What is the difference when you say “get off” and “get out of”?

closed as off-topic by NVZ, user140086, Hot Licks, Nathaniel, Rand al'Thor Jun 21 '16 at 9:03

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  • 3
    Context, please. An example sentence, please. Your own research, please. – user140086 Jun 20 '16 at 5:35
  • "Get off my foot!" "I sure hope I can get out of doing the dishes!" You can't tell the difference?? – Hot Licks Jun 20 '16 at 12:13

Both mean exiting.

For example, Get off is (formally) exiting a public transport as in

Get off the bus at the next stop.

Get out is something informal, for example to exit your own transport as in

Get out of the car once I tell you to.

For more help, see this.

  • 1
    There are many possible meanings. See get off vs get out off. Please avoid answering off-topic questions. – NVZ Jun 20 '16 at 8:06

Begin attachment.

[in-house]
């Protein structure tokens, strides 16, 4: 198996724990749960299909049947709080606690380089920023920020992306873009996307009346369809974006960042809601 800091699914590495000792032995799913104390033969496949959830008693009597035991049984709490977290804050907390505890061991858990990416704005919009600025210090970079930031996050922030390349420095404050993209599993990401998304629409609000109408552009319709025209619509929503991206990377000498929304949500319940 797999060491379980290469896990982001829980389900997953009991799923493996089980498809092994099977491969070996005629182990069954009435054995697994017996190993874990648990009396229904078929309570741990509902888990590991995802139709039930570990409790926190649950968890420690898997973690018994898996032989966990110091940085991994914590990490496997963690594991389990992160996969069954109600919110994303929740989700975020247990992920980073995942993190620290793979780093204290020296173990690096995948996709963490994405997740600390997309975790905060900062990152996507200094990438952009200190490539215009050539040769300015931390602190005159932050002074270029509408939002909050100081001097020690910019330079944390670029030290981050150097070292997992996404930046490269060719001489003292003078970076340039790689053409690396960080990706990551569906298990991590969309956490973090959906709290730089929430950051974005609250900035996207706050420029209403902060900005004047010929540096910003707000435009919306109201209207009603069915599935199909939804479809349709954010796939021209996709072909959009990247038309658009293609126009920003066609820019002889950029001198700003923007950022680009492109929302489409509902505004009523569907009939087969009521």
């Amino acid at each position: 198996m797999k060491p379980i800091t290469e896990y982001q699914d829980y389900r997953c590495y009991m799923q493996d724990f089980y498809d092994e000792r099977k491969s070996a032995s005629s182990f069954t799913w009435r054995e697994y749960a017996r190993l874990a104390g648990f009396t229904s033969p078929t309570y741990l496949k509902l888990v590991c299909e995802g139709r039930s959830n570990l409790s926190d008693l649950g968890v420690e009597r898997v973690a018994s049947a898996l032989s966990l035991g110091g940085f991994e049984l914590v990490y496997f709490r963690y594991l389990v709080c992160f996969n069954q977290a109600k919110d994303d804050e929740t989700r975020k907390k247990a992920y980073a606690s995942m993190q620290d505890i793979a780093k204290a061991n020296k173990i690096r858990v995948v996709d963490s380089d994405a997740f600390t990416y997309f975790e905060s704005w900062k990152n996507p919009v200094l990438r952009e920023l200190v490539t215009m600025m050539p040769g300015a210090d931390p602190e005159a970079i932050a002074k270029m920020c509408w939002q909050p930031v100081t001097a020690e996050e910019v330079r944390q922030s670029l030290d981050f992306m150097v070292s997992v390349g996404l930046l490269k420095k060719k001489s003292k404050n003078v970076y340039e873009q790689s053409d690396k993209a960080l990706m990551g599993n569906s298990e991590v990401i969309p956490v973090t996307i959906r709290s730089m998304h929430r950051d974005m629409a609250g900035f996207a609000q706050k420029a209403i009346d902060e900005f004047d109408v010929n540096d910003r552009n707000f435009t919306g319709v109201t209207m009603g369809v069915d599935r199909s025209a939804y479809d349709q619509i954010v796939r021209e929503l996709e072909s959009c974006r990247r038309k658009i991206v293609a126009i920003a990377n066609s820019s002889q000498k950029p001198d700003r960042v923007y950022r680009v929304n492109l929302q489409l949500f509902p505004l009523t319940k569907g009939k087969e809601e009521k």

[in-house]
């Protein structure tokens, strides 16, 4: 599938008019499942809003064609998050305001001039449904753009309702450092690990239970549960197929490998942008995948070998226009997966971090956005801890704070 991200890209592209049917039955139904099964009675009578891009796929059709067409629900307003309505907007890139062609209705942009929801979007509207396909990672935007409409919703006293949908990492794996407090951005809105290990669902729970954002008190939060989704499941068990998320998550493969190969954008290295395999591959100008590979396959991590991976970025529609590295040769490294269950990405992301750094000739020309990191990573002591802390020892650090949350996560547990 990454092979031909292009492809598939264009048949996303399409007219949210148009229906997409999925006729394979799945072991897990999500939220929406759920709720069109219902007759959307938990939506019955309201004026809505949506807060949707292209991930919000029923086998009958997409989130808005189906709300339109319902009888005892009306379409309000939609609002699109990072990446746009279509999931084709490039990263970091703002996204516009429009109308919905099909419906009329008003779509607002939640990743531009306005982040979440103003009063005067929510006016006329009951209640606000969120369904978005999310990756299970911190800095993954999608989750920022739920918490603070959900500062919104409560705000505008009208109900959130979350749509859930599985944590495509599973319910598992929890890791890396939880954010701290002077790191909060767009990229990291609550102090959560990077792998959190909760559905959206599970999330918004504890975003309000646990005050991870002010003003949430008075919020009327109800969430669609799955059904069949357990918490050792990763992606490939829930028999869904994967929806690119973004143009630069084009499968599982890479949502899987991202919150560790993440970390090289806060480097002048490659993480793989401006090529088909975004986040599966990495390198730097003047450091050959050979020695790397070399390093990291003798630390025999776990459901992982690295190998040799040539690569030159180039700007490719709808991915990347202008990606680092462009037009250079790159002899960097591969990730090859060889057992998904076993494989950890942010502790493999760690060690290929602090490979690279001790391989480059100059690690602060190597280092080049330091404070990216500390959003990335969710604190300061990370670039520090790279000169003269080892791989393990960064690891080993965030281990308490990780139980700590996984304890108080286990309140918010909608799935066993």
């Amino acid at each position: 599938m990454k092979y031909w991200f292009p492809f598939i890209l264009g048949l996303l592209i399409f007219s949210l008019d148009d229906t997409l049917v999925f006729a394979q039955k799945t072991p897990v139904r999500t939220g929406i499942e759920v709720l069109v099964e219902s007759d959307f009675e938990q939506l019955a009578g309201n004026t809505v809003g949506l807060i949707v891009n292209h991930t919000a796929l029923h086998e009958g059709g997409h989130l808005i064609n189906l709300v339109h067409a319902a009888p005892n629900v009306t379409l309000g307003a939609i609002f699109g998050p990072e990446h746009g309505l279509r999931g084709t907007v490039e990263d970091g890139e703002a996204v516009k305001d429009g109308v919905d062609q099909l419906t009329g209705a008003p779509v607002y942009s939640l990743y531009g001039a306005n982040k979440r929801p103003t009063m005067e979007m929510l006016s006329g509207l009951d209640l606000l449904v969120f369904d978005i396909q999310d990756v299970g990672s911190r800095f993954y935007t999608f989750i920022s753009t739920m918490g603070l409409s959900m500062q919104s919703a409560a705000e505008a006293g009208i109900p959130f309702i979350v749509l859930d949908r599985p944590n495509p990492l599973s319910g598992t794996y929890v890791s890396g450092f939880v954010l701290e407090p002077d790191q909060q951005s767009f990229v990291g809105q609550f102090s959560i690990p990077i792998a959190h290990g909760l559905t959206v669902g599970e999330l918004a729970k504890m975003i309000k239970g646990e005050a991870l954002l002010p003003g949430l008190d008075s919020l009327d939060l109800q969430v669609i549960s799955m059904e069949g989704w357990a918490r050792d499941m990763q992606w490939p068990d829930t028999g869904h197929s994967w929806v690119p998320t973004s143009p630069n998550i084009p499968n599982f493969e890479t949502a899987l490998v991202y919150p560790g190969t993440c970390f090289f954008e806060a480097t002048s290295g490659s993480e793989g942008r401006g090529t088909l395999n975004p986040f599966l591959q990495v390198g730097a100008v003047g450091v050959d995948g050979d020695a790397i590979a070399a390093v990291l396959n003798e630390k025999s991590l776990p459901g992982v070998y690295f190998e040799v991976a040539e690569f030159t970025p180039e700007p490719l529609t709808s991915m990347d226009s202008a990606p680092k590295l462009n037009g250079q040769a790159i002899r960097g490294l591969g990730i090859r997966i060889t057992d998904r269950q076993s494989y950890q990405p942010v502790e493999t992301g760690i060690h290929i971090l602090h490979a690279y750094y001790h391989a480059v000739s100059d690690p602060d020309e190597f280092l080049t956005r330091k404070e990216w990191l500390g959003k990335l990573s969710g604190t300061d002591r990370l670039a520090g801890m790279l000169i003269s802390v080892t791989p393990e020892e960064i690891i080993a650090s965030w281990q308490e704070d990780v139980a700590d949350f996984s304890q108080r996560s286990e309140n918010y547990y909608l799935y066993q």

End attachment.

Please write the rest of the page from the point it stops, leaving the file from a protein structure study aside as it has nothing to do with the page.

• You're explanation works fine for planes, trains, and automobiles, but these don't mean the same thing: Get out of my refrigerator vs. Get off my refrigerator. Also, I might exclaim, "Get off my lawn!" or "Get out of my yard!" but I probably wouldn't say "Get off my yard!" or "Get out of my lawn!" – J.R. Jun 20 '16 at 22:10

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